Handcoloured engraving titled 'De Moordenaars Baay. Verboont zich aldus, alagy daer in op 15 vadem, ten anker legt' ('The Killers Bay. Verboont himself said, alagy daer in 15 fathoms, at anchor leg').
The image depicts Golden Bay, orginally named Killers or Murderer's Bay, in New Zealand as seen in December 1642, during Abel Tasman's visits, with his ships the ZEEHAEN and the HEEMSKERCK, firing their cannons and surrounded by Maori canoes.This encounter was later documented by Dutch writer/vicar Francois Valentijn in his famous work 'Oud en Nieuw Oost-Indiën' ('Old and New East India') in 1726. This print is from that text and was engraved by Dutch artist Frederik Ottens.
SignificanceThis engraving is significant in that it is part of Dutch writer/vicar Francois Valentyn's celebrated text 'Oud en Nieuw Oost-indien' ('Old and New East India', published in several volumes between 1714 and 1724). The work is important as it gives a detailed account of the activities of the Dutch East India Company during this period as well as providing a unique insight into how the Dutch regarded other cultures. It also contains interesting geographical, biological and botanic data. This particular print forms a valuable record of Dutch explorer Abel Janszoon Tasman's voyages in the early 1640s and represents the first European depiction of the Maori People of New Zealand.
HistoryBorn in 1603 and dying on the 10th of October, 1659, Abel Tasman was a Dutch seafarer, explorer and merchant. He is best known for his voyages of 1642 and 1644 in the service of the Dutch East India Company, during which time his expeditioners became the first known Europeans to reach the islands of Van Diemen's Land (now Tasmania) and New Zealand. In 1643 he also became the first European to sight the Fiji Islands. Together with his navigator Visscher, and his Merchant Gilsemans he was able to map substantial portions of Australia, New Zealand and the Pacific Islands.
In August 1642, Tasman was sent in command of an expedition whose purpose was to discover the 'Great Southern Land' (Australia), which was believed to be in the south Pacific but which had not yet been properly explored by Europeans (despite a number of European ships having been wrecked off its West coast while trying to reach Batavia). His expedition consisted of two ships: the 120 ton jacht HEEMSKERCK and the fluit ZEEHAEN (both completed in 1639 for use by the VOC's Amsterdam Chambers).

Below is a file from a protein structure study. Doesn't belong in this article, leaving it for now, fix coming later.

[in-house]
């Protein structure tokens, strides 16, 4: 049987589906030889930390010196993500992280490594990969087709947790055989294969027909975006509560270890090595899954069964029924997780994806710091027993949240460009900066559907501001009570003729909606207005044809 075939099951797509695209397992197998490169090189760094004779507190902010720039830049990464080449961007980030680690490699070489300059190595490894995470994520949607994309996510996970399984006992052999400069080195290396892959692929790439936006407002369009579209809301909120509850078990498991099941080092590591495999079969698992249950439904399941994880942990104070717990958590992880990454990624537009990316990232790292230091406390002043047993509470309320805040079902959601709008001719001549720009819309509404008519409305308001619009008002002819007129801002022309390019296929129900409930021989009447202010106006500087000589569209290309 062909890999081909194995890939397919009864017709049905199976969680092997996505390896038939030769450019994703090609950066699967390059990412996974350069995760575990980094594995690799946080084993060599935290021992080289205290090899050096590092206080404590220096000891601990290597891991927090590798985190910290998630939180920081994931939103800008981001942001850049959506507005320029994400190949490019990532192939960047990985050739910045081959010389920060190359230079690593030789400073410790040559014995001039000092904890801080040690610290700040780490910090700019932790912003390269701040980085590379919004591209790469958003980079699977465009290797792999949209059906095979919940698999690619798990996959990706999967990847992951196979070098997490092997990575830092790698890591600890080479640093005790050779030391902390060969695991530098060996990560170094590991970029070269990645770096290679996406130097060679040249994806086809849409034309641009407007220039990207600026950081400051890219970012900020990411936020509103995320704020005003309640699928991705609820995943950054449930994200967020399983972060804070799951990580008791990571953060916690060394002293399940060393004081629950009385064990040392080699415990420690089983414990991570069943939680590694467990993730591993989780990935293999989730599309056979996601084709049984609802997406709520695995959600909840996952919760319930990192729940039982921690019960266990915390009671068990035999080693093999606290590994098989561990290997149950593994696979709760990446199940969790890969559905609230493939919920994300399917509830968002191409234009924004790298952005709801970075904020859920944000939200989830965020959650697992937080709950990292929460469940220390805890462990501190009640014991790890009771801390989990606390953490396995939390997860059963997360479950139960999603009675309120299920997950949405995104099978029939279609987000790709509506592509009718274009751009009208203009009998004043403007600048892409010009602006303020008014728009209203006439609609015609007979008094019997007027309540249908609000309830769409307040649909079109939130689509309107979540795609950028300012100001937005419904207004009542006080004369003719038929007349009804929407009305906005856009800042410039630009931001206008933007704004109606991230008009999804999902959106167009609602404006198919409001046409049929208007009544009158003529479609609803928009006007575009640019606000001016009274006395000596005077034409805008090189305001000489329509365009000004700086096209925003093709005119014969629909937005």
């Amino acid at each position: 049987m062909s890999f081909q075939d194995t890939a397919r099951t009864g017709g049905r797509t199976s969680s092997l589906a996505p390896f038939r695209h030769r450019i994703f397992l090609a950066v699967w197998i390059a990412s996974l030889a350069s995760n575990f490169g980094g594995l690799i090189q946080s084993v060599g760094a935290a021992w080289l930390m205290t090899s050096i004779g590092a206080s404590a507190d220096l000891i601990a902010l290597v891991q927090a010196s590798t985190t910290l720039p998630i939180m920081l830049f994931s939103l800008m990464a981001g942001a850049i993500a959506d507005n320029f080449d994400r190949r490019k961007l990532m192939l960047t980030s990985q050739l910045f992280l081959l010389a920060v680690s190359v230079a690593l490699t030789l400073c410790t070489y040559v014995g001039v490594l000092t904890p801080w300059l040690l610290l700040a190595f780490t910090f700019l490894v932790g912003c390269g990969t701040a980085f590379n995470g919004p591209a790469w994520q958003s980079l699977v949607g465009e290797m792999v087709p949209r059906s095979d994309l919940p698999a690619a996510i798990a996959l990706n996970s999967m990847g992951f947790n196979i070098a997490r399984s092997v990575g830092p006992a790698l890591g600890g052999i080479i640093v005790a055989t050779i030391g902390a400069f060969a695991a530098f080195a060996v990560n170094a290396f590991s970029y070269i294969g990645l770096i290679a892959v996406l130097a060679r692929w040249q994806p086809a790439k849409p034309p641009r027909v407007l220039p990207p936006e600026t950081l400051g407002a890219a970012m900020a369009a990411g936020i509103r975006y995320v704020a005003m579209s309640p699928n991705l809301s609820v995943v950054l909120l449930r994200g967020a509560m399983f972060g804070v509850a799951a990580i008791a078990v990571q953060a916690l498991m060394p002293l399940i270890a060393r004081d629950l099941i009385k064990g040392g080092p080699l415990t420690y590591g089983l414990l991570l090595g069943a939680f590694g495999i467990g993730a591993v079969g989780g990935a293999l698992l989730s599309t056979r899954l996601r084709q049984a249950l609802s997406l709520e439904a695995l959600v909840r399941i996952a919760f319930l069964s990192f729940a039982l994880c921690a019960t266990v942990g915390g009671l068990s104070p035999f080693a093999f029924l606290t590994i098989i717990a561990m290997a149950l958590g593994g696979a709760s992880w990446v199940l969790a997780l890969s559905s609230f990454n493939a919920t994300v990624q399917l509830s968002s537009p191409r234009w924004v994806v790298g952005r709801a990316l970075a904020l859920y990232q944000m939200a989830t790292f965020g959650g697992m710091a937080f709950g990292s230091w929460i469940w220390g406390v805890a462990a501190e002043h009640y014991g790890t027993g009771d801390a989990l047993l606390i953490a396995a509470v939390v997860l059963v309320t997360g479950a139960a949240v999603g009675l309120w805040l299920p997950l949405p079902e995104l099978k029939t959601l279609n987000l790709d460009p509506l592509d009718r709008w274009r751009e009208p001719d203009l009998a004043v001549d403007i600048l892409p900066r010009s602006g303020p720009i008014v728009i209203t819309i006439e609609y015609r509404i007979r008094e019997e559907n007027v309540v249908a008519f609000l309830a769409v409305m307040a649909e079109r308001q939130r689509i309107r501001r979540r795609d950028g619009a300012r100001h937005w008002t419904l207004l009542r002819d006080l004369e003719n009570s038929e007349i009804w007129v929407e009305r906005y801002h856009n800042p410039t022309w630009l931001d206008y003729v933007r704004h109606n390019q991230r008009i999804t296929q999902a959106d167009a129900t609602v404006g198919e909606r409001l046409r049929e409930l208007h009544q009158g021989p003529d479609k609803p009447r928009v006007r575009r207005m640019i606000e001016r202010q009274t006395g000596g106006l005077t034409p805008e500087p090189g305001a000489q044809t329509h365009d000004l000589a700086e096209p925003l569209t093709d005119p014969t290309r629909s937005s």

On 13 December Tasman's expedition sighted land on the north-west coast of the South Island, New Zealand. Tasman named this new land 'Staten Landt' wrongly believing it to be connected to an island (Staten Island, Argentina) off the southern tip of South America. He then proceeded north and then east and it was here that one of his ships was attacked by a group of Maori in waka (a Maori canoe). Four of Tasman's crew were killed in the confrontation, earning the bay the title of 'Murderers Bay' (although it is now called 'Golden Bay'). Nevertheless, the expedition went on, arriving back in Batavia on the 15th of June, 1643.
Tasman's navigational and exploratorial errors were numerous and, from the point of view of the Dutch East India Company, his voyages were largely a disappointment: he had neither found a promising area for trade nor a useful new shipping route. For over a century, until the era of James Cook, Tasmania and New Zealand were not visited by Europeans (mainland Australia was visited, but usually only by accident).
François Valentijn was a Dutch writer/vicar born in Dordrecht, Holland on the 17th of April, 1666 and who died on the 6th of August 1726 in The Hague. He studied theology and philosophy at the Universities of Leiden and Utrecht before leaving for the Dutch East Indies in 1685 to become a preacher.
Valentijn spent sixteen years in the Indies (1685-1694 and 1706-1714), mostly on the island of Ambon, in the Moluccas. He wrote his famous multi-volume work 'Oud en Nieuw Oost-Indiën' ('The East Indies Past and Present') in the Netherlands between 1714 and 1724. This text gives a detailed account of Dutch East India Company's activities during this period as well as providing a unique insight into how the Dutch regarded and treated other cultures. It also contains interesting geographical, biological and botanic data.
The entire book was published by 1727, and became a bestseller, attracting 650 subscribers before it appeared. For centuries it was highly regarded as an historical source on the Indies, but in current times it is valued more for its evocative anecdotes and attractive prose. One critic noted that 'some of his pieces are true oases in the desert of eighteenth-century historical writing'.